Directed by Joëlle Oosterlinck
Produced by Gilles Berthaut, Loïc Bouchet, Thibaut Camurat
Starring Jennifer Caban, Robert Crumb, Ralf König, Aude Picault, Milo Manara, Zep, Bastien Vives, Bernard Joubert, Tim Pilcher, Suehiro Maruo, Aline Kominsky
Symmetric, feminine exemplars of Manara's neoclassical gracility, R. Crumb's Rabelaisian ribaldry rendered with thickly lurid strokes, interspecific prurience imaged in Maruo's metaphoric horrors, anecdotal candor in comedic cartoons by Zep, König's jocularly hirsute homoeroticism, elegantly aristocratic eros swelling to tender consummation in monographies courtesy of Picault, and Vives' shamelessly sportive indulgences are among the salacious styles summarized in this brief, overproduced yet informative introduction to sexuality portrayed in sequential art. Under her nom de plume Molly Crabapple, artist and author Caban's as creepily cute as chafing, but a capable narrator in spite of her more irksome affectations. Interviews with the aforementioned artists and lightly animated exhibitions of their imagery exposit both to newcomers as sufficiently as vignettes in which Caban, comics historian Joubert and some of their subjects recount historical phenomena such as interwar and wartime pornography, incipient queer and feminist works in independent postwar publications, Tom of Finland's gregariously ithyphallic hypermasculinity, violent raunch of the '70s fumettis, the peculiar censorship of hentai, Aurélia Aurita's sketched autobiographical exploits, and climacterics of French interdiction. Oosterlinck fulfills her initiatory objective in shy of an hour, but could've documented more within this topic's breadth had she shot less of her capering host. Their folly and vanity are nearly negatived by a profusion of interviewees' insights, none more significant than that this illustrated medium legally, affordably, optimally provokes and assuages the lubricous imaginations of its creators and audiences as no other can.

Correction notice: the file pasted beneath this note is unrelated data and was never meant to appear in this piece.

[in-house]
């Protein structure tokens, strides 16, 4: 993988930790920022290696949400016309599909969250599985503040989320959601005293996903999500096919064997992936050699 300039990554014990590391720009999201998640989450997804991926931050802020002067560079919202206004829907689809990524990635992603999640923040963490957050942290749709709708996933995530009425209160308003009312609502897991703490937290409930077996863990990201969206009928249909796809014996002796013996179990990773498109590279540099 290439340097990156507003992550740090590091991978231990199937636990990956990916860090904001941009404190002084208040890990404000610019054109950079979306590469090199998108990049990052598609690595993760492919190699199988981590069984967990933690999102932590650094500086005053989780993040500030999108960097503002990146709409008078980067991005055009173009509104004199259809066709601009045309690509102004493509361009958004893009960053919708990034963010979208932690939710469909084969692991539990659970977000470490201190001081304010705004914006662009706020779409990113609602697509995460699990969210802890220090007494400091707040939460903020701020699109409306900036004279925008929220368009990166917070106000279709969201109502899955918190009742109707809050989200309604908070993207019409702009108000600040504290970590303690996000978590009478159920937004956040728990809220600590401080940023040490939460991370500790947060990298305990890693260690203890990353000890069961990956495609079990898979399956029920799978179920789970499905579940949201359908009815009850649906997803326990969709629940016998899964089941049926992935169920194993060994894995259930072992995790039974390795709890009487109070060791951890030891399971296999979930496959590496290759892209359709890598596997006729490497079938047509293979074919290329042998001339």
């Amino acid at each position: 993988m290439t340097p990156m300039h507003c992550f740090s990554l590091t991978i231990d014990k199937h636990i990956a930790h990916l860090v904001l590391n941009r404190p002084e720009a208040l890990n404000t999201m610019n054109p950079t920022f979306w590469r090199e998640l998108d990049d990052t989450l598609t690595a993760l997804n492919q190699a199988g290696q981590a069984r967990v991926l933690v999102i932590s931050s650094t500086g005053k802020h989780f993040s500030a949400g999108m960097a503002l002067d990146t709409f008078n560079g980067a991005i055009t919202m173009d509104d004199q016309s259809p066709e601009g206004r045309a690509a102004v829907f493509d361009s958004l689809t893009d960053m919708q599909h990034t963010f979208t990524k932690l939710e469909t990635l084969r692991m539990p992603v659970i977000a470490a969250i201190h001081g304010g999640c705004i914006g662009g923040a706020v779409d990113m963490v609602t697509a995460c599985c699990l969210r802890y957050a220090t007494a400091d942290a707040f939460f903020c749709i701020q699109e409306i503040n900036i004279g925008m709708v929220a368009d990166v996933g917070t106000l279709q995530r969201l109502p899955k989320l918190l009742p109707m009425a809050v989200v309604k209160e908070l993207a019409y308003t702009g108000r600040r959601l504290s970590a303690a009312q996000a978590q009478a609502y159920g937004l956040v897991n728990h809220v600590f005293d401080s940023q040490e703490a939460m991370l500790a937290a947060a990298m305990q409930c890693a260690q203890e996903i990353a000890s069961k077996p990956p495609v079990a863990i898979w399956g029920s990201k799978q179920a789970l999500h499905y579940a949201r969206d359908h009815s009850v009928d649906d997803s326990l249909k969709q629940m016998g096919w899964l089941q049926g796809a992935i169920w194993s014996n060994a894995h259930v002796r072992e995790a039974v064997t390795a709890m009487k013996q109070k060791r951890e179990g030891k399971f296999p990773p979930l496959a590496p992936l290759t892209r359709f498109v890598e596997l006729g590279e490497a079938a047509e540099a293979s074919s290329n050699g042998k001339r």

Directed by John Nicolella
Written by Richard Rashke, Stephanie Liss
Produced by Lee Levinson, Howard Rosenstein, Carroll Newman, Dennis Stuart Murphy, Donna Mills, Judith A. Polone
Starring Donna Mills, Jenny Lewis, J.C. Brandy, Amy Moore Davis, Jack Scalia, Chris Mulkey, Jane Daly, Nancy Lenehan, Chick Vennera
Weekly, extruded, semi-fictional hardship of single maternity #82,351: after siring three kids in as many matrimonial years and consummating one extramarital affair, an aeromaniacal pilot (Scalia) abandons his constant wife (Mills) and three daughters (Davis, Brandy, and Lewis, eventually) to pursue his dream of plying his present occupation. Every Republican's nightmare is realized when this forsaken mother of three and welfare recipient procures subsidiary subvention to attend a state university and earn a degree in something or other, so to substantiate every sane human's nightmare by obtaining a post as an office drone in the service of the IRS. Not too many years subsequent to the deadbeat's reported death, a second wife he's dropped (Lenehan) apprises her revived predecessor that he's alive and flightier than ever! With the abetment of a P.I. and potential love interest (Mulkey, somehow never a guest star on Knots Landing) met at a congressman's fundraiser and a Floridian attorney (Vennera) working pro bono, the tetchy trigamist is located and apprehended, but impecuniosity obliges her to act as her own prosecuting attorney...all the better to put him on trial herself!! Then she goes to law school! Charming stupidities abound in this soppy saga of weaponized desertion and prosecutorial vengeance, not the least of which include a lugubrious poem penned and read by Lewis bemoaning her absent pappy, his bizarre, momentary impression of Jimmy Durante whilst attempting to extrajudicially bribe her, and an obiter dictum phrased by a judge contiguous to a conclusive sentence, commending Mills' single mommy for her feistiness and fortitude. Chintzy costumery and set design comprise skimpy, shabby '60s period details as unconvincing as the motherly affection stiffly expressed by ice queen Mills, appearing nearly as fresh as forty in her "twenties." Those of Lewis' modest cult following won't object to her hammy cuteness, and Lisanne Falk portrays in a cameo one of Scalia's doltish lovers. It's moderately distasteful as Lifetime's features come, as much for its bureaucratic evangelism as the spousal and paternal dereliction of Scalia's narcist. Whatever actually occurred is purportedly recounted in Rashke's eponymous book.